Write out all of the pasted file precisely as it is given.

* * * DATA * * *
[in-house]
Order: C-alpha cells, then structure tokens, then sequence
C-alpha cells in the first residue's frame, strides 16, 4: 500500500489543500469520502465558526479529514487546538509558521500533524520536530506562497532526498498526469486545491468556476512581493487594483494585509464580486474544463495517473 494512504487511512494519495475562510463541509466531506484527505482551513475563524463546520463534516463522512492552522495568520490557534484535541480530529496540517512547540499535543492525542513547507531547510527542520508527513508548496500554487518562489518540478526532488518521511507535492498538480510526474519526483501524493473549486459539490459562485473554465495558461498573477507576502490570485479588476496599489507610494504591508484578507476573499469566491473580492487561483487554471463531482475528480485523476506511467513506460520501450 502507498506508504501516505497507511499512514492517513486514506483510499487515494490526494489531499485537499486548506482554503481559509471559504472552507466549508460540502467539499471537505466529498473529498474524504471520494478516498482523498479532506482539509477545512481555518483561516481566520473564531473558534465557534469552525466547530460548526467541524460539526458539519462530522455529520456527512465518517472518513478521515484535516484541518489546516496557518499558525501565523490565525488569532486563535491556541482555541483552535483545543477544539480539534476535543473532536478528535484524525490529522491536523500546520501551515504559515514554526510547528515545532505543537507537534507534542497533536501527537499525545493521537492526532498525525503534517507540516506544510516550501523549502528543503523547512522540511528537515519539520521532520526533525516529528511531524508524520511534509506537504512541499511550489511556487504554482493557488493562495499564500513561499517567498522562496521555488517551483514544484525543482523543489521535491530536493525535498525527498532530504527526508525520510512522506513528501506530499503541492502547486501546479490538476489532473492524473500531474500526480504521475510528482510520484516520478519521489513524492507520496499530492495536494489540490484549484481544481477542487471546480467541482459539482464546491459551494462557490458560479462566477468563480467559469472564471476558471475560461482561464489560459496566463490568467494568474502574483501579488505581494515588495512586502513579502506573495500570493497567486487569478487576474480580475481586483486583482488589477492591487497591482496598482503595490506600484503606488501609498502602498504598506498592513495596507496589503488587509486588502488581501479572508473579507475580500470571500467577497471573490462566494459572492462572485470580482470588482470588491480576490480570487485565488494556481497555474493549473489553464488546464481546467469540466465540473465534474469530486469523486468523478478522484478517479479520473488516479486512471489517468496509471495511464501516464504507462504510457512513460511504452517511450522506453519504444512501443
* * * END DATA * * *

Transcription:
[in-house]
Order: C-alpha cells, then structure tokens, then sequence
C-alpha cells in the first residue's frame, strides 16, 4: 500500500489543500469520502465558526479529514487546538509558521500533524520536530506562497532526498498526469486545491468556476512581493487594483494585509464580486474544463495517473 494512504487511512494519495475562510463541509466531506484527505482551513475563524463546520463534516463522512492552522495568520490557534484535541480530529496540517512547540499535543492525542513547507531547510527542520508527513508548496500554487518562489518540478526532488518521511507535492498538480510526474519526483501524493473549486459539490459562485473554465495558461498573477507576502490570485479588476496599489507610494504591508484578507476573499469566491473580492487561483487554471463531482475528480485523476506511467513506460520501450 502507498506508504501516505497507511499512514492517513486514506483510499487515494490526494489531499485537499486548506482554503481559509471559504472552507466549508460540502467539499471537505466529498473529498474524504471520494478516498482523498479532506482539509477545512481555518483561516481566520473564531473558534465557534469552525466547530460548526467541524460539526458539519462530522455529520456527512465518517472518513478521515484535516484541518489546516496557518499558525501565523490565525488569532486563535491556541482555541483552535483545543477544539480539534476535543473532536478528535484524525490529522491536523500546520501551515504559515514554526510547528515545532505543537507537534507534542497533536501527537499525545493521537492526532498525525503534517507540516506544510516550501523549502528543503523547512522540511528537515519539520521532520526533525516529528511531524508524520511534509506537504512541499511550489511556487504554482493557488493562495499564500513561499517567498522562496521555488517551483514544484525543482523543489521535491530536493525535498525527498532530504527526508525520510512522506513528501506530499503541492502547486501546479490538476489532473492524473500531474500526480504521475510528482510520484516520478519521489513524492507520496499530492495536494489540490484549484481544481477542487471546480467541482459539482464546491459551494462557490458560479462566477468563480467559469472564471476558471475560461482561464489560459496566463490568467494568474502574483501579488505581494515588495512586502513579502506573495500570493497567486487569478487576474480580475481586483486583482488589477492591487497591482496598482503595490506600484503606488501609498502602498504598506498592513495596507496589503488587509486588502488581501479572508473579507475580500470571500467577497471573490462566494459572492462572485470580482470588482470588491480576490480570487485565488494556481497555474493549473489553464488546464481546467469540466465540473465534474469530486469523486468523478478522484478517479479520473488516479486512471489517468496509471495511464501516464504507462504510457512513460511504452517511450522506453519504444512501443